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Consider a multithreaded windows server application. for the sake of generality, let us assume all threads are running the same function:

DWORD WINAPI threaded_function(LPVOID p)
{
  while (TRUE) { // do things } 
}

Also , lets assume we're keeping references for all these threads. What would be the best practice for a graceful termination? (Keep in mind that as a service , we share a process among an unknown number of services and any kind of process termination methods are out of question)

My best guess would be:

  1. Altering the while (TRUE) statement , with while(global_event.not_signaled() ) (where global_event is an instance of a class that wrap the Win32 Event object and the method called is obvious)

  2. Now, implement the termination function as follow:

    global_event.set(); Sleep(/* what would be a reasonable time to wait here? */ ); thread_container.terminate_all();

The restriction we have, is that the application must eventually finish execution of all of it thread, and release all of it's VM and resources among of which are the thread's kernel objects.

Is there any better way to do this? are there any disadvantages in the specified method?

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One common method is to test a per-thread flag and exit the function if it is set. Using a window loop and exiting on the WM_QUIT message is one way to do it. –  Alexandre C. Nov 26 '13 at 19:42
1  
As a side note: if // do things is lengthy, you might want to check the global_event at points throughout the code if it is possible to stop mid-execution. Otherwise, you have to wait for the full loop body to complete. –  crashmstr Nov 26 '13 at 20:00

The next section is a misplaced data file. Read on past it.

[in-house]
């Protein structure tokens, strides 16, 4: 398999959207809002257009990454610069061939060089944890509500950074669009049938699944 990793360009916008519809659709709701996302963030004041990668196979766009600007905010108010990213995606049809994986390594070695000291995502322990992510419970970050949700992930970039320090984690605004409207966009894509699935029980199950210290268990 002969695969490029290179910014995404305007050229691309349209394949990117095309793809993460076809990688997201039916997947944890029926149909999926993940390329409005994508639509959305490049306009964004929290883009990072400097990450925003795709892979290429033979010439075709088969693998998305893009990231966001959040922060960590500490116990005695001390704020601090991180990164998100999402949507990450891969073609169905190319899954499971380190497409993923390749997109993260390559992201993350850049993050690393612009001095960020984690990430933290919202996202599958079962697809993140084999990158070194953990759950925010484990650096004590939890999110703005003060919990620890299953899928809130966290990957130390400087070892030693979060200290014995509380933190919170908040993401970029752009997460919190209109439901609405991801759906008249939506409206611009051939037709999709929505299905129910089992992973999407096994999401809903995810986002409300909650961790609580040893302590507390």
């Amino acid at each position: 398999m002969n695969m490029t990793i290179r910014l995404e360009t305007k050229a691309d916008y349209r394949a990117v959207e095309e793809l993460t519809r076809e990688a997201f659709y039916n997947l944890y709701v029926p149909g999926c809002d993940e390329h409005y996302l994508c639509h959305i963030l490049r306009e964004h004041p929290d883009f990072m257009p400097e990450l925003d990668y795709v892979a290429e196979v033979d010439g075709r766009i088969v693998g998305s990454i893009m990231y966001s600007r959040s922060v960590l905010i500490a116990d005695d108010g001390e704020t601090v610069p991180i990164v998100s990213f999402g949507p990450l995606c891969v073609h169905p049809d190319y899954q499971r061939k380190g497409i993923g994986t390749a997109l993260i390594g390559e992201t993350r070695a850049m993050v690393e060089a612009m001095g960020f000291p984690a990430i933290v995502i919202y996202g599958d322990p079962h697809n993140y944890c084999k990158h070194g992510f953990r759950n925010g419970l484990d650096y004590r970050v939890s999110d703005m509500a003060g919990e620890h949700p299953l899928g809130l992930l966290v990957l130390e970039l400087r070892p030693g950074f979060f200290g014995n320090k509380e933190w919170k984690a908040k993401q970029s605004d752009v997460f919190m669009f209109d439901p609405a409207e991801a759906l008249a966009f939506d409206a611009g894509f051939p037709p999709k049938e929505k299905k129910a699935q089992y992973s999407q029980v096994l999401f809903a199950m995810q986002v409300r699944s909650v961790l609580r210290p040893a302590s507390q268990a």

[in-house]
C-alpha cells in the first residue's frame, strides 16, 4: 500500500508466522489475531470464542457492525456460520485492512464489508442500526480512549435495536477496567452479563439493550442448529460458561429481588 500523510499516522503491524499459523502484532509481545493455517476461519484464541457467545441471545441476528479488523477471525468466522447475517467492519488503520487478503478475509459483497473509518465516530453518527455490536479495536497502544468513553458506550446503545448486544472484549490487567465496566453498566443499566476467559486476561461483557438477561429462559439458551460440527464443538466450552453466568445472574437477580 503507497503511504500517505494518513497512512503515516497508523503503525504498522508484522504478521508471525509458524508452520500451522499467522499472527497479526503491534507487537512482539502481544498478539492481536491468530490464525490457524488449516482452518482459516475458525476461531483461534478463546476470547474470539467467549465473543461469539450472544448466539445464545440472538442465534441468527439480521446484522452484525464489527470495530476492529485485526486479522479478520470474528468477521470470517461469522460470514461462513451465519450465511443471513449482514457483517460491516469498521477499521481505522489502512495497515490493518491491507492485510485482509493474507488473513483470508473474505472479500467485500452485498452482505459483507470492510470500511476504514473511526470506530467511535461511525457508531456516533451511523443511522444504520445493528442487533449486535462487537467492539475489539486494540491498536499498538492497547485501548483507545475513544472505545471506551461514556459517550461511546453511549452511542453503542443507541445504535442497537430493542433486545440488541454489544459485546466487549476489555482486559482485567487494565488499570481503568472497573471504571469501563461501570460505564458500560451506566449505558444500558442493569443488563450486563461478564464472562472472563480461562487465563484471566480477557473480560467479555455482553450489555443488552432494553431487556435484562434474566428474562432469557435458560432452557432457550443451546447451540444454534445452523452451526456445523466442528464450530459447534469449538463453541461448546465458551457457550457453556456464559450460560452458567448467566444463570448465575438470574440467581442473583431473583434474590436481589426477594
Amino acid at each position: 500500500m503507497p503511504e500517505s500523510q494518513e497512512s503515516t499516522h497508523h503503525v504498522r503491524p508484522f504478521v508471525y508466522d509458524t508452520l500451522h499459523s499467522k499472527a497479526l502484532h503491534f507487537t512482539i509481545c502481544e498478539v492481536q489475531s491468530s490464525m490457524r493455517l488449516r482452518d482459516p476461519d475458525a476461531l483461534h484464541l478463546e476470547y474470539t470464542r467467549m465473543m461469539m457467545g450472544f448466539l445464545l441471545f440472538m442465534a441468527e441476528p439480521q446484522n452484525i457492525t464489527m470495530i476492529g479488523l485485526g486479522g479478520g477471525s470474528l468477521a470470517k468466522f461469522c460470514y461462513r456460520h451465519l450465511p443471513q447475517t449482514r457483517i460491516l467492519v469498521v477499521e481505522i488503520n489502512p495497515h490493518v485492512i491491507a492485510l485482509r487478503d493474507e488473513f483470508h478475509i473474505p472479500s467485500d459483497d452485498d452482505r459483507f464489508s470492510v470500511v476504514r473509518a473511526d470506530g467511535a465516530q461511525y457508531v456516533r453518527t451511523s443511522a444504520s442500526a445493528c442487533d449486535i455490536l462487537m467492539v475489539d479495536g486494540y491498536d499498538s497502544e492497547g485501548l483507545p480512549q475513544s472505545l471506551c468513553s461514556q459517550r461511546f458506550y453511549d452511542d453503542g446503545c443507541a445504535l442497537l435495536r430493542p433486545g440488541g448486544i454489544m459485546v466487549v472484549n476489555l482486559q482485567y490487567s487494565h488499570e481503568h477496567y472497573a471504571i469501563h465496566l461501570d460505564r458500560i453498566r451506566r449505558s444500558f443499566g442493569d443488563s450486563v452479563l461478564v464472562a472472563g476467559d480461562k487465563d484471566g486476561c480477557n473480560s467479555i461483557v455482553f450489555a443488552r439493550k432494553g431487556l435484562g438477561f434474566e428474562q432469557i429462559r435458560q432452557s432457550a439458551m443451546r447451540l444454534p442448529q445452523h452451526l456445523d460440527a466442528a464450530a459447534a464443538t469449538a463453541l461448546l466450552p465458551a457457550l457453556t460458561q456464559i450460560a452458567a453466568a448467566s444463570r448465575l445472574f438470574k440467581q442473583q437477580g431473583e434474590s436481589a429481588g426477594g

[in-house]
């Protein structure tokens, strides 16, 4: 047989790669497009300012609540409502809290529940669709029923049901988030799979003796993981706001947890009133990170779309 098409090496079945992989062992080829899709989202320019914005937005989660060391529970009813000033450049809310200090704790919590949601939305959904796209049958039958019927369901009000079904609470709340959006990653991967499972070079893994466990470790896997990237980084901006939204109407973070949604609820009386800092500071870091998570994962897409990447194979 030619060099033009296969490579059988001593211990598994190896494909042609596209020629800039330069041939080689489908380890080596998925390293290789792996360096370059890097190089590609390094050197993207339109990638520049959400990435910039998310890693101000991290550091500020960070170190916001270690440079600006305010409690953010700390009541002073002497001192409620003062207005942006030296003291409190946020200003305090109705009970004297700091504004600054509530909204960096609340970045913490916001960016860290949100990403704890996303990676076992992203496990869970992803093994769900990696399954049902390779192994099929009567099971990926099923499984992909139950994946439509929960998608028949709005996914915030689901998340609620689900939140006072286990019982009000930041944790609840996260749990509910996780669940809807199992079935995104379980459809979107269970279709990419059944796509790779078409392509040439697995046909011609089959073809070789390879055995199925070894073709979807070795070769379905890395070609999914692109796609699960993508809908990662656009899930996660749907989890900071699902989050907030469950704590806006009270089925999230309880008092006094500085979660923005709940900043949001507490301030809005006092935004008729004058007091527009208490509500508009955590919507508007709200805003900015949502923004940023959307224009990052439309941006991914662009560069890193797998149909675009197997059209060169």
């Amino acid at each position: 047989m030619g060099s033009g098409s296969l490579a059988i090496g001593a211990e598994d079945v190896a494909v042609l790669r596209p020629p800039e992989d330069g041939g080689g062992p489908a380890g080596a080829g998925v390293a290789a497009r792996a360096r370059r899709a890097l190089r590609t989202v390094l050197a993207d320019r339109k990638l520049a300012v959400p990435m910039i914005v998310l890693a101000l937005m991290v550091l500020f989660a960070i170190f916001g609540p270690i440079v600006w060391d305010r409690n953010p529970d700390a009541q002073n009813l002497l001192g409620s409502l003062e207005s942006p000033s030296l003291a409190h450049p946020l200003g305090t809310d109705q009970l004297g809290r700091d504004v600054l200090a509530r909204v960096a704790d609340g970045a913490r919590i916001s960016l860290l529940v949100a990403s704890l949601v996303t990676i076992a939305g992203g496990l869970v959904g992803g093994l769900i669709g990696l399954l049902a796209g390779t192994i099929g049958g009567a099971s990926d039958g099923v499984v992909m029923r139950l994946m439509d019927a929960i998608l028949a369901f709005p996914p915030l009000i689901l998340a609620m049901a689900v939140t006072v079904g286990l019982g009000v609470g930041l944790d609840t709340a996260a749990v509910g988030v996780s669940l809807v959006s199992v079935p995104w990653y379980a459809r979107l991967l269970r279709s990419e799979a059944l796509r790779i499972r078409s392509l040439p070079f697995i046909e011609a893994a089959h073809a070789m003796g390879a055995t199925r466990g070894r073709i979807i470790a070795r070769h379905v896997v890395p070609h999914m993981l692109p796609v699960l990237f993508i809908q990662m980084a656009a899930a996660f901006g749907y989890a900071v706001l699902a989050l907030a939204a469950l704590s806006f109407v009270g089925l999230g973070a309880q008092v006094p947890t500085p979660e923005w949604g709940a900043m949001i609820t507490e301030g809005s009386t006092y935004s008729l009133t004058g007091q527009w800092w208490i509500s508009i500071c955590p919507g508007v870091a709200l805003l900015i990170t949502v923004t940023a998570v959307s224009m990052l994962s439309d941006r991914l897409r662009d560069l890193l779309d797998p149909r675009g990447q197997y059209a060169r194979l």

1  
There is no reasonable time to wait. If the background thread fails to shut down, you have no choice but to terminate the process. Terminating threads will just corrupt data. –  Raymond Chen Nov 26 '13 at 20:16
    
@AlexandreC. the discussed application is not windows oriented, so I don't wan't to insert the unnecessary notation. Does it have any advantages on my proposal? –  Edgar James luffternstat Nov 27 '13 at 18:49
    
@EdgarJamesluffternstat: pthreads have cancellation points -- they are exactly suited here. However, they don't exist under Windows, the window message pump trick deals with the synchronization for you (and your question is explicitly tagged with winapi). –  Alexandre C. Nov 27 '13 at 19:11
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1 Answer

You can create a mutex and take it on the caller thread, like:

void caller(){
HANDLE mutex;
CreateMutex(mutex);

WaitForSingleObject(mutex); // take the mutex ownership

createThread(threadedfunction, mutex);

// do things

ReleaseMutex(mutex);

//end
}

And on your threadedfunction wait for the release like:

void threadefunction(HANDLE mutex){

  while(WaitForSingleObject(mutex,1)==WAIT_TIMEOUT){
    // do things
  }
  ReleaseMutex(mutex);
}

This way you threadedfunction will keep runing while the mutex can't be taken, the waitforsingleobject will be timing-out with one milisecond wait and do things until it can take the mutex and exit.

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1  
A waitable event that is signaled at termination time is more common, and just makes more sense, than timing out on an owned mutex. –  Remy Lebeau Nov 26 '13 at 23:03
    
But how do manage to keep running the process while the event is not signaled? If i'm waiting for signaling with a WaitForSingleObject(INFINITE) there is no running something else while waiting... –  fernando.reyes Nov 27 '13 at 0:09
1  
Obviously, you would not use INFINITE, you would use a timeout instead, and only terminate the thread if the wait on the event reports WAIT_OBJECT_0. –  Remy Lebeau Nov 27 '13 at 0:41
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